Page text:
Table 11 - We need to integrate faculty and students into cross-disciplinary research clusters and teams.
  1. Need creative ways to locate money resources to incentivize student research.
  2. Smart (non-traditional) classrooms to do collaborative projects.
  3. Collaborative, cross-disciplinary project coordination among faculty.
Table 12 - It starts with orientation. Neither students or faculty should be where they don't want to be. Collaboration is between faculty and students.
  • Flexibility and exploration are key
  • are we satisfied with what we teach from the standpoint of research?
  • students need to meet milestones but at the same time get them involved in cutting edge, what has come out in the last 6 months?
  • show students this lecture is not something i developed twenty years ago
  • take advantage of FIG environment
  • get students used to failing, you grow through your failure
  • aspiration, get students to realize the univ is not just a bunch of courses or classrooms, it is the willingness to explore, to be wrong, to fail
  • teaching students how to do project-based experiential learning
  • breaking down barriers to your particular field, it is dynamic
  • flipped classrooms that propel students back to the videos you have created so they can be more engaged in the next actual class
Table 13 - Teaching Discovery by posing global questions for students where no clear solution exists, complementing that with deep foundational learning. Freshmen, inter-disciplinary, gateway to more research.

We are both a major research and a major teaching university. We must embrace both. We need to emphasize teaching discovery -- working as faculty and students together to unpack and examine global problems where no clear solution currently exists. This is designed to excite students about the process of discovery and the joys of interrogating difficult problems. This should be done in an interdisciplinary manner for freshman. At the same time, we need foundational learning in existing disciplines. The teaching discovery courses and foundational courses, both taught early in a student's career, should be integrated in upper-level work. The global perspective should address excessive American chauvinism. We should encourage students to take basic foundational courses at UT -- that should be emphasized outside student majors.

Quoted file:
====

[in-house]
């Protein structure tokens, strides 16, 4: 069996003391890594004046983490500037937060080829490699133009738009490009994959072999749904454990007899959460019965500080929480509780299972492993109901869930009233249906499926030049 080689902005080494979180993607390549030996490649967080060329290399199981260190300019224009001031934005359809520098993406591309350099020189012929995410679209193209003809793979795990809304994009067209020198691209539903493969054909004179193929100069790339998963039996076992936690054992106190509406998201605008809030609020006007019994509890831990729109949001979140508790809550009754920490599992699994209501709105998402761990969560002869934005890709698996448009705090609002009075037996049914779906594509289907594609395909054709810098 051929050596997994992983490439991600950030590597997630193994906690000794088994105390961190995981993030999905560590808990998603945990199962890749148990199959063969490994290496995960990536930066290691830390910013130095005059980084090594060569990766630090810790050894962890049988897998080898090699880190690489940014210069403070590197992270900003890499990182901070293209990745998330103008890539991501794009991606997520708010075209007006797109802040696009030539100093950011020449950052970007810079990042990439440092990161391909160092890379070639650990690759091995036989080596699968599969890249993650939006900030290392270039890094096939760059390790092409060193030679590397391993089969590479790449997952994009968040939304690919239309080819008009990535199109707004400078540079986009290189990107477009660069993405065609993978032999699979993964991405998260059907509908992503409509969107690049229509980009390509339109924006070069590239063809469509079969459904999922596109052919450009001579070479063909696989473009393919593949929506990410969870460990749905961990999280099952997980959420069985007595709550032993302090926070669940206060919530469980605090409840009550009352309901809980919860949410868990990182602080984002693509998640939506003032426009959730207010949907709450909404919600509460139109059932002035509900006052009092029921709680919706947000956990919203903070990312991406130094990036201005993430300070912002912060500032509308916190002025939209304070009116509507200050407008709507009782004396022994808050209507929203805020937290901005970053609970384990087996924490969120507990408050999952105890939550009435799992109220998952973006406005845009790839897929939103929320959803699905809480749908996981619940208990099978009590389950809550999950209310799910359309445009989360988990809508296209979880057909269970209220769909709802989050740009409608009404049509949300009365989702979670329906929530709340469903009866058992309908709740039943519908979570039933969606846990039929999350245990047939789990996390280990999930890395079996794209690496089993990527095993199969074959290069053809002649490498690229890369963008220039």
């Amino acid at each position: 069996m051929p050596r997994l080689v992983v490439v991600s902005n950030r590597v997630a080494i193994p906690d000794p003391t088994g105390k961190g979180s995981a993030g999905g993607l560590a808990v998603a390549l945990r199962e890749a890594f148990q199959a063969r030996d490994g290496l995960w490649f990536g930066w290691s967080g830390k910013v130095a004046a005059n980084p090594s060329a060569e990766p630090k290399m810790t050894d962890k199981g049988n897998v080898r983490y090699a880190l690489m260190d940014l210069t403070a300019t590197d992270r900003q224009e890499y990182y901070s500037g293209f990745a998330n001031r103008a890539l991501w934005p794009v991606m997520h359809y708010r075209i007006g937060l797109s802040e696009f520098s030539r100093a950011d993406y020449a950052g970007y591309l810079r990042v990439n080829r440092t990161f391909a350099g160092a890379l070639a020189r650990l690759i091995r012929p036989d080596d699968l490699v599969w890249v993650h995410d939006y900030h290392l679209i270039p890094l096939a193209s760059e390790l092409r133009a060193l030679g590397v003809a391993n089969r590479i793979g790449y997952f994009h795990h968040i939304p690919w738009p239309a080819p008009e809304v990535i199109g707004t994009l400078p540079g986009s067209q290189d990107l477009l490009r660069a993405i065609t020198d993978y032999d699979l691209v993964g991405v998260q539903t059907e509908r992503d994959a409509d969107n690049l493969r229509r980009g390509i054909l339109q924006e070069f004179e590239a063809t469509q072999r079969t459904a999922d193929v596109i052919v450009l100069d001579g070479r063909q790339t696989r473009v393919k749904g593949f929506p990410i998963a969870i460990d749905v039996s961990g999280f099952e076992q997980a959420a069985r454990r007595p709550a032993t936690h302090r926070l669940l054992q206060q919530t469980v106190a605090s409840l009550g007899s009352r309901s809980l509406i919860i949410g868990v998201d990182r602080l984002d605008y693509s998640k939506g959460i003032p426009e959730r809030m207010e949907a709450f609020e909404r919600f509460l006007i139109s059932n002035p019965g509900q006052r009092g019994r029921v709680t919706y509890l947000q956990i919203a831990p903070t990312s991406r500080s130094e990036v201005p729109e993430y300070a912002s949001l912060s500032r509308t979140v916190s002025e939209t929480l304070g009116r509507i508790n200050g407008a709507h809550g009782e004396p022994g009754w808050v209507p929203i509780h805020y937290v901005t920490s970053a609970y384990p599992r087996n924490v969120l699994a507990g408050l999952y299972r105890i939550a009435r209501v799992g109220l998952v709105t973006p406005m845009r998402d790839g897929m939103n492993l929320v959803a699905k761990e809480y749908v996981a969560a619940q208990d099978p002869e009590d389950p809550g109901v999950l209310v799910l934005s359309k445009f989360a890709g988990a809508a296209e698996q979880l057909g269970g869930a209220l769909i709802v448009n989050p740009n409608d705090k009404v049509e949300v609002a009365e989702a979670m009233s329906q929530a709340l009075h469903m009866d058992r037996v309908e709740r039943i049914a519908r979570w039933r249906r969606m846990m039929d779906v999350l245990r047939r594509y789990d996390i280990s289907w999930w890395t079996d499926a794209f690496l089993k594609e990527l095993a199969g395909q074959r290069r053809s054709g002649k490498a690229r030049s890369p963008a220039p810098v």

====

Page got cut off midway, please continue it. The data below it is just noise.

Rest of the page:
Table 14 - "Just in time" learning: Buffet-style “get it when you need it” education Informed by process of discovery. Note importance of mentoring and team work

Importance of experiential learning

How do we find "clients"? Importance of working with them on framing problems

Teams of undergrads graduate through series of technologies and knowledge-areas, become mentors/tutors for next cohort, are part of faculty research program

How do you structure these experiences without constraining student creativity?

How do we scale up these programs? Importance of mentoring and follow-up

Open lab notebooks - making the process of research much more visible. Traditionally argue that this is about visibility to other scientists (for reproducibility, quality, alignment.)

But our students are also an audience of our research work in progress.

Hans: "Give me 5 students for four years and at the end I'll give you well-trained humans with a well-rounded education"

Buffet-style “get it when you need it” education Informed by process of discovery, ideally with emphasis on team work

"Get recognition for skills you learn anywhere" see http://www.openbadges.org

Table 15 - Build capacity to create relationships across disciplines, ranks, and spaces to fully engage university comunity in team learning.

Building capacity in the context of connecting research with teaching means:

  1. Flexible teaching space & pedagogical training to support evidence based teaching practices.
  2. Career expectations/incentives to increase marriage of reasearch and teaching.
  3. Institutional support of team teaching practice.